by MVCC Student Social Justice Club
Former political prisoner, Black Panther and member of the George Jackson Brigade Mark Cook is stopping in Utica to give a lecture as part of statewide speaking tour. The newly formed Student Social Justice Club, an organization at Mohawk Valley Community College, is sponsoring the event. Cook is slated to speak Monday, February 22 from 7:00pm – 8:30pm in ACC 116 at MVCC. Refreshments and food will be provided at the event.
Cook will share his personal story about becoming a revolutionary activist in the 1960s-70s in the Pacific Northwest and talk about the life of experiences he has as an activist and organizer. Mark Cook, who hails from Seattle, was radicalized when he was younger by his experiences with incarceration and also with the rise of the New Left and the Black Panther Party.
He was one of the key organizers in Washington State’s prisoner justice movement. He was active with the National lawyers Guild, assisted with the Washington State Prisoner Union and while he was serving time in Washington State Penitentiary in Walla Walla he formed one of only two major Black Panther branches that existed inside a prison. Because of the awful living conditions, discrimination and segregation in the prison, Cook helped lead the longest prisoner strike in Washington State history.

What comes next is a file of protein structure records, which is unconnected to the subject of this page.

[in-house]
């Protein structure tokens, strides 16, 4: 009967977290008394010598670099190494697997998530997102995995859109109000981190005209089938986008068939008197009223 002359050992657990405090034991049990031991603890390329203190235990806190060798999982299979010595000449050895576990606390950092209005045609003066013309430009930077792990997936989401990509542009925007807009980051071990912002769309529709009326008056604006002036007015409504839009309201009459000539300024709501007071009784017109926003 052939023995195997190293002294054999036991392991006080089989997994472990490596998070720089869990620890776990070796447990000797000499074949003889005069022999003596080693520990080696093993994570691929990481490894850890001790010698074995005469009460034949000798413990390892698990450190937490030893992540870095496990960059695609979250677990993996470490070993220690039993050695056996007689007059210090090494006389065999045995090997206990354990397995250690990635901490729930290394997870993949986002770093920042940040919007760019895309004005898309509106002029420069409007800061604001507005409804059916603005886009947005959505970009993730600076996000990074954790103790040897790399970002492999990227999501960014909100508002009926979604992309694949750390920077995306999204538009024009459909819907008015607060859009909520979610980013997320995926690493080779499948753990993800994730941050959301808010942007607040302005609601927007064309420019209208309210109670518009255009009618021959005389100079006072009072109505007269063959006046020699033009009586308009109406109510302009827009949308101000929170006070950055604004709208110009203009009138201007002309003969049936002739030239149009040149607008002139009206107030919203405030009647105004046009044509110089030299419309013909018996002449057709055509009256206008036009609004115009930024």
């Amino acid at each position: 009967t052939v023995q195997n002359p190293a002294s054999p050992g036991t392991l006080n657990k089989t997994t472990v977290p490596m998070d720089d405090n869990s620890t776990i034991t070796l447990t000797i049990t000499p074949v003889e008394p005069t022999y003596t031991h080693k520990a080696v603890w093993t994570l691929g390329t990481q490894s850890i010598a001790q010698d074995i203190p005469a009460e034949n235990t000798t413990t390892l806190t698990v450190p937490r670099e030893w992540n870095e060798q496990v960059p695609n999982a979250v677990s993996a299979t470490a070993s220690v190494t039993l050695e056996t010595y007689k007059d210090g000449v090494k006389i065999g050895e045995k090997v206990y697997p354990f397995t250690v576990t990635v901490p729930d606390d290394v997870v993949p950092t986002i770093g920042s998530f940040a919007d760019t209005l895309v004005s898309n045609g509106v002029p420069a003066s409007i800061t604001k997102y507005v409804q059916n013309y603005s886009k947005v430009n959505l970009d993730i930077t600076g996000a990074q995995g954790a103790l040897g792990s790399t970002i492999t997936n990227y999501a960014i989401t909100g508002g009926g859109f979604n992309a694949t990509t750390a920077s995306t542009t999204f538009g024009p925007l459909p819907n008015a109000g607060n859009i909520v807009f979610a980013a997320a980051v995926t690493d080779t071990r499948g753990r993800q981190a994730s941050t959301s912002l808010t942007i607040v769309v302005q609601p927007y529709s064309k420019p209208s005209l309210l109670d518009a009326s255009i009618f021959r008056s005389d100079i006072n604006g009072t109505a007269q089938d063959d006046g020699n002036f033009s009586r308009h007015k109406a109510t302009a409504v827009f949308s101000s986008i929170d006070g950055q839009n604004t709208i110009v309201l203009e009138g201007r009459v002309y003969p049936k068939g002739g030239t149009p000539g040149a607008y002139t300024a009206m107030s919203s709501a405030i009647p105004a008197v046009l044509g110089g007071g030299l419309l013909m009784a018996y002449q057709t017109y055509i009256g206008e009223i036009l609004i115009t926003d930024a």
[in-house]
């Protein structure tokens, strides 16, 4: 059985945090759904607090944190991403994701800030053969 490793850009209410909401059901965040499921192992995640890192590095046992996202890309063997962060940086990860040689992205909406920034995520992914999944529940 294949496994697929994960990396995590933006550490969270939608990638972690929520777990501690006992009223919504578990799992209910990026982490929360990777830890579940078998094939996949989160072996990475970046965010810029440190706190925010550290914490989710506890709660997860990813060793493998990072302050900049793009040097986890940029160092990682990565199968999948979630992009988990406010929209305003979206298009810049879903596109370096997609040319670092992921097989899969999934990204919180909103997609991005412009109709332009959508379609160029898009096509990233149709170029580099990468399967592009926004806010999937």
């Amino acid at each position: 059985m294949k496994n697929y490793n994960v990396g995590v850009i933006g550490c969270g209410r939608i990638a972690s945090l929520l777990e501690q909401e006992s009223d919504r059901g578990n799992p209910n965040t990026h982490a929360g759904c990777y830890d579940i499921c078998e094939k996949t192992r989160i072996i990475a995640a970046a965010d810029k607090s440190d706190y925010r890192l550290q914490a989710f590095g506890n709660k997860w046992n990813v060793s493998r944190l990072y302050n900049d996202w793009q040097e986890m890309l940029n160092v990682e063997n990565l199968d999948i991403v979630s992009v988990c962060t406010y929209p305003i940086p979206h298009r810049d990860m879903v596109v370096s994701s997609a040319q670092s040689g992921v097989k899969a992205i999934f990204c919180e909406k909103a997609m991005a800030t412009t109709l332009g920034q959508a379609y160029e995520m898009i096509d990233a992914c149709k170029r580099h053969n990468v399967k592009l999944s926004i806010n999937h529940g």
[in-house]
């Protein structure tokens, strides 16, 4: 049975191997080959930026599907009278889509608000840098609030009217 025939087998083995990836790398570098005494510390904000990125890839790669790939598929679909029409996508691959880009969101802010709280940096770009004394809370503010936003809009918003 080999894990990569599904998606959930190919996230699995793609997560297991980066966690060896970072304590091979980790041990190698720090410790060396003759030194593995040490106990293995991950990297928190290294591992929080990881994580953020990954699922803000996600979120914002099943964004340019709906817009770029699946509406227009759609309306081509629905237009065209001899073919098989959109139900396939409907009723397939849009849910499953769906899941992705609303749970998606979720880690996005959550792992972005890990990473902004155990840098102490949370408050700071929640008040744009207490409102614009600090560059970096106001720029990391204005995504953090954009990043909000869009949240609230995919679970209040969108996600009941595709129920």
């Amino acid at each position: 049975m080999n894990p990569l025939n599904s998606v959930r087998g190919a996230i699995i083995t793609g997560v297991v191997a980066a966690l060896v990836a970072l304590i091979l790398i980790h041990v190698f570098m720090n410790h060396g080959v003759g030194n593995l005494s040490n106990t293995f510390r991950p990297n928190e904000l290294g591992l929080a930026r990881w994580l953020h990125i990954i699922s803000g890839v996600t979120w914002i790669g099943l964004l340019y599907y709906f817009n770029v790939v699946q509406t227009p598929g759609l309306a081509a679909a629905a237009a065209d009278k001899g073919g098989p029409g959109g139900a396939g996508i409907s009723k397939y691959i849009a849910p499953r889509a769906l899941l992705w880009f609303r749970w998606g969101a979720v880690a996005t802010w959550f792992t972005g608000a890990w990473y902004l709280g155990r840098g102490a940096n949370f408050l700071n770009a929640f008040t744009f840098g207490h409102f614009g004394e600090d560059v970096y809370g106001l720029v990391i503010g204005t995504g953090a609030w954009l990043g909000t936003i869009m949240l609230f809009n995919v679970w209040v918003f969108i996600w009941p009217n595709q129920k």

After he was released from prison, Mark Cook joined the urban revolutionary group called the George Jackson Brigade. It was one of many groups that existed during the 1960s and 70s that changed the nature of struggle in the New Left. The brigade led a campaign of bombings in the Northwest that lasted between 1975 and 1978. Their bombings were mostly symbolic, the targets of which represented the prison system, imperialism and racism.
The group was ultimately destroyed by the FBI and law enforcement and many of its members, including Mark Cook, were sent to prison for decades for charges stemming from various actions the brigade had taken. While he was incarcerated he worked as a jail house lawyer and continued his political activism. He was released from prison in 2000 and continues to organize around prisoner justice issues to this day.
This event is free and open to the public. Please contact 315 240 3149 with any questions about the event.